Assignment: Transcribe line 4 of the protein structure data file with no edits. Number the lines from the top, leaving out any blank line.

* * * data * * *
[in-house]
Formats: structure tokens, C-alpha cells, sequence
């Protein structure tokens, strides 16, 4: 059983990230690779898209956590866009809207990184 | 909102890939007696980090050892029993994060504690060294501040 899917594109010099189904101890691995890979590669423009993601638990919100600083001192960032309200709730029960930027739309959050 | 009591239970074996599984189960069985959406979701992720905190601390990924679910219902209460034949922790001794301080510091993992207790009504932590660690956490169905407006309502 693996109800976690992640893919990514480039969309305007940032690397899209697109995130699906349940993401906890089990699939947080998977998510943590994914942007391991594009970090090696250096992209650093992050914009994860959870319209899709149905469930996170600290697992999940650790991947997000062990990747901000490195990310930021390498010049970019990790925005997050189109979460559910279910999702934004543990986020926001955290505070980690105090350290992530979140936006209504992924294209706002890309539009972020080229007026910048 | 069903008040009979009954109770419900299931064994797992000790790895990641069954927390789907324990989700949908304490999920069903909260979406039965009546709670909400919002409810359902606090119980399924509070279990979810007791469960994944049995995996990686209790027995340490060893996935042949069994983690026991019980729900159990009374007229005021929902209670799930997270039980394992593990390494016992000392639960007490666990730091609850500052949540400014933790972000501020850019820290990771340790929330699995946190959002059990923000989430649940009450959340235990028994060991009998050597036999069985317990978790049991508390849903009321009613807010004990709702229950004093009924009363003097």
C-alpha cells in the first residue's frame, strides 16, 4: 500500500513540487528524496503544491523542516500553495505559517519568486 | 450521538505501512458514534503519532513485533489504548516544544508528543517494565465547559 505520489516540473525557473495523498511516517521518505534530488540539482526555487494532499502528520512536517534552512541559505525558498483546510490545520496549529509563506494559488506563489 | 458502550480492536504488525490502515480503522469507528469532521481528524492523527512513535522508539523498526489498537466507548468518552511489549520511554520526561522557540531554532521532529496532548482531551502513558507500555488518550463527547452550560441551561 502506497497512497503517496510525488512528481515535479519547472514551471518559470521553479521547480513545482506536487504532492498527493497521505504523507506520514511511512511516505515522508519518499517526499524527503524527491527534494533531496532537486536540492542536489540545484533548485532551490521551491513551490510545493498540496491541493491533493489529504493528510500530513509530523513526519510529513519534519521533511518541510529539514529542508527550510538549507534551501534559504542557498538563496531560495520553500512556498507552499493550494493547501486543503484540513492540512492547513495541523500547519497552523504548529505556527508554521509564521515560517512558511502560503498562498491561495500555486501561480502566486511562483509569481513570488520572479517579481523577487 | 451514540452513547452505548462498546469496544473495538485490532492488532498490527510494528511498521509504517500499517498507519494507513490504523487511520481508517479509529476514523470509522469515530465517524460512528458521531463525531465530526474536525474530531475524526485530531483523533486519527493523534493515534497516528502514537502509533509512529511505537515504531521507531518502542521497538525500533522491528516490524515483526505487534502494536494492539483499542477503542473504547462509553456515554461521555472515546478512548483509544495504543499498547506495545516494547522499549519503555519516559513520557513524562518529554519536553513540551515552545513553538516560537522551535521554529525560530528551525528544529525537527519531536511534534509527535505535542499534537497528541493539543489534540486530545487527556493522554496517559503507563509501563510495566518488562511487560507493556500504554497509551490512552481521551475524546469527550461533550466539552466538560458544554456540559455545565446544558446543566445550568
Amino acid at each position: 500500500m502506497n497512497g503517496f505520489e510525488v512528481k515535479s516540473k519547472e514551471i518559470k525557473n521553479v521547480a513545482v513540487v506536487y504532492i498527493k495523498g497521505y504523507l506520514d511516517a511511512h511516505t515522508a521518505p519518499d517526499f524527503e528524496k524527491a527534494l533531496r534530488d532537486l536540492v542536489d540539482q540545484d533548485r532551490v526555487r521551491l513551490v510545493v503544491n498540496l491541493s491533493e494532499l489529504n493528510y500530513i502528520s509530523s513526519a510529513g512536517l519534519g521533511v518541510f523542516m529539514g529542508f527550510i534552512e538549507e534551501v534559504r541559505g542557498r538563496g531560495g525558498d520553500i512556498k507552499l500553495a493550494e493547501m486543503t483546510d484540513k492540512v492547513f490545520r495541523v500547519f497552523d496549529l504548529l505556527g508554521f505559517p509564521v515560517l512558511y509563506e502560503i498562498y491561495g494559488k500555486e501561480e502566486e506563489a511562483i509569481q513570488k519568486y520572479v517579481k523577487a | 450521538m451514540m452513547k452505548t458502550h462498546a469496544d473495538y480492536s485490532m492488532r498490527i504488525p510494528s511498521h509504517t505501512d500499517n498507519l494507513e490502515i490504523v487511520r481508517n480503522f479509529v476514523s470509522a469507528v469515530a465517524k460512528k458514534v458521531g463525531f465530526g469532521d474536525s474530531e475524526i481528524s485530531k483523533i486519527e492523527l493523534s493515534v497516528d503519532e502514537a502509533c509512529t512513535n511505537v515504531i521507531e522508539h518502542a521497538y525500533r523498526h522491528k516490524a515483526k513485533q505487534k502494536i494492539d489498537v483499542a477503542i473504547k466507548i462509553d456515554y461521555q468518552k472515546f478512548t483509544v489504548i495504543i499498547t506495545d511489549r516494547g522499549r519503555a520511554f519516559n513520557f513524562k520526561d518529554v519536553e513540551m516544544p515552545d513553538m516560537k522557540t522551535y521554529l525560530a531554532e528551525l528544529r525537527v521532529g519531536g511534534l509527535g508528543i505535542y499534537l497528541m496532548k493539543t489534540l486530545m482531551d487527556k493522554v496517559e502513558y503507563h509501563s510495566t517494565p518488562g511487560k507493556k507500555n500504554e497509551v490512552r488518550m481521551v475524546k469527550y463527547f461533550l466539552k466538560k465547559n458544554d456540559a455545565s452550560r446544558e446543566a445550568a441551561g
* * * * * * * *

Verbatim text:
C-alpha cells in the first residue's frame, strides 16, 4: 500500500513540487528524496503544491523542516500553495505559517519568486 | 450521538505501512458514534503519532513485533489504548516544544508528543517494565465547559 505520489516540473525557473495523498511516517521518505534530488540539482526555487494532499502528520512536517534552512541559505525558498483546510490545520496549529509563506494559488506563489 | 458502550480492536504488525490502515480503522469507528469532521481528524492523527512513535522508539523498526489498537466507548468518552511489549520511554520526561522557540531554532521532529496532548482531551502513558507500555488518550463527547452550560441551561 502506497497512497503517496510525488512528481515535479519547472514551471518559470521553479521547480513545482506536487504532492498527493497521505504523507506520514511511512511516505515522508519518499517526499524527503524527491527534494533531496532537486536540492542536489540545484533548485532551490521551491513551490510545493498540496491541493491533493489529504493528510500530513509530523513526519510529513519534519521533511518541510529539514529542508527550510538549507534551501534559504542557498538563496531560495520553500512556498507552499493550494493547501486543503484540513492540512492547513495541523500547519497552523504548529505556527508554521509564521515560517512558511502560503498562498491561495500555486501561480502566486511562483509569481513570488520572479517579481523577487 | 451514540452513547452505548462498546469496544473495538485490532492488532498490527510494528511498521509504517500499517498507519494507513490504523487511520481508517479509529476514523470509522469515530465517524460512528458521531463525531465530526474536525474530531475524526485530531483523533486519527493523534493515534497516528502514537502509533509512529511505537515504531521507531518502542521497538525500533522491528516490524515483526505487534502494536494492539483499542477503542473504547462509553456515554461521555472515546478512548483509544495504543499498547506495545516494547522499549519503555519516559513520557513524562518529554519536553513540551515552545513553538516560537522551535521554529525560530528551525528544529525537527519531536511534534509527535505535542499534537497528541493539543489534540486530545487527556493522554496517559503507563509501563510495566518488562511487560507493556500504554497509551490512552481521551475524546469527550461533550466539552466538560458544554456540559455545565446544558446543566445550568